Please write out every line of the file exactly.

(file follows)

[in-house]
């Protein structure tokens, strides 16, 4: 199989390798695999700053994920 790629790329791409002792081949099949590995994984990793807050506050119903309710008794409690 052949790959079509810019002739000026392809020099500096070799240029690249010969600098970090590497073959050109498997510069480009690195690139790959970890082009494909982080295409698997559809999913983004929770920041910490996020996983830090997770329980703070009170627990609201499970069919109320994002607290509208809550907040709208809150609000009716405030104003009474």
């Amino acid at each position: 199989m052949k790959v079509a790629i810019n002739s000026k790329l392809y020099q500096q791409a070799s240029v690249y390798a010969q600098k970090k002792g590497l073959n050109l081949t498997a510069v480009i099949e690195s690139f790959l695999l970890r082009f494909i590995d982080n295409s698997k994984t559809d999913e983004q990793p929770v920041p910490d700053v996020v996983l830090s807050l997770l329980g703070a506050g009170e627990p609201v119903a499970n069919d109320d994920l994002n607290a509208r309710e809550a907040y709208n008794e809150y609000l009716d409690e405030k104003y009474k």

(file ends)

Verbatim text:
[in-house]
């Protein structure tokens, strides 16, 4: 199989390798695999700053994920 790629790329791409002792081949099949590995994984990793807050506050119903309710008794409690 052949790959079509810019002739000026392809020099500096070799240029690249010969600098970090590497073959050109498997510069480009690195690139790959970890082009494909982080295409698997559809999913983004929770920041910490996020996983830090997770329980703070009170627990609201499970069919109320994002607290509208809550907040709208809150609000009716405030104003009474």
């Amino acid at each position: 199989m052949k790959v079509a790629i810019n002739s000026k790329l392809y020099q500096q791409a070799s240029v690249y390798a010969q600098k970090k002792g590497l073959n050109l081949t498997a510069v480009i099949e690195s690139f790959l695999l970890r082009f494909i590995d982080n295409s698997k994984t559809d999913e983004q990793p929770v920041p910490d700053v996020v996983l830090s807050l997770l329980g703070a506050g009170e627990p609201v119903a499970n069919d109320d994920l994002n607290a509208r309710e809550a907040y709208n008794e809150y609000l009716d409690e405030k104003y009474k």